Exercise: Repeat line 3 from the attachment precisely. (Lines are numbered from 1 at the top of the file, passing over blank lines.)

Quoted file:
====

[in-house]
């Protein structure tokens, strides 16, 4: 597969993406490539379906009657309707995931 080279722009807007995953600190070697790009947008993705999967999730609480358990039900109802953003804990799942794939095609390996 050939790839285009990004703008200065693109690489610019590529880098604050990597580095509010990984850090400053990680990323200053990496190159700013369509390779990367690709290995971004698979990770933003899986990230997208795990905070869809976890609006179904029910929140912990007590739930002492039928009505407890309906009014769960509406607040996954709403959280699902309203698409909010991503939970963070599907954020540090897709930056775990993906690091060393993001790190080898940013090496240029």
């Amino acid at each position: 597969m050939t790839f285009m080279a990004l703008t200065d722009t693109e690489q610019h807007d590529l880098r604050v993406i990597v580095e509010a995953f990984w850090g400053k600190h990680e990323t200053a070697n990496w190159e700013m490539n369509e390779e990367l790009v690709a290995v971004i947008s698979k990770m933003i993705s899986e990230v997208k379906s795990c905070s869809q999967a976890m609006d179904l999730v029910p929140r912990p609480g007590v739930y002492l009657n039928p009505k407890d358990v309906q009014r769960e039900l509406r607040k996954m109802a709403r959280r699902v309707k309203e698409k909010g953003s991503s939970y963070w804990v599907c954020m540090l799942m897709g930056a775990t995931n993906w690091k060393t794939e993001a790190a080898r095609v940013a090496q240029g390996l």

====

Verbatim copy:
């Amino acid at each position: 597969m050939t790839f285009m080279a990004l703008t200065d722009t693109e690489q610019h807007d590529l880098r604050v993406i990597v580095e509010a995953f990984w850090g400053k600190h990680e990323t200053a070697n990496w190159e700013m490539n369509e390779e990367l790009v690709a290995v971004i947008s698979k990770m933003i993705s899986e990230v997208k379906s795990c905070s869809q999967a976890m609006d179904l999730v029910p929140r912990p609480g007590v739930y002492l009657n039928p009505k407890d358990v309906q009014r769960e039900l509406r607040k996954m109802a709403r959280r699902v309707k309203e698409k909010g953003s991503s939970y963070w804990v599907c954020m540090l799942m897709g930056a775990t995931n993906w690091k060393t794939e993001a790190a080898r095609v940013a090496q240029g390996l």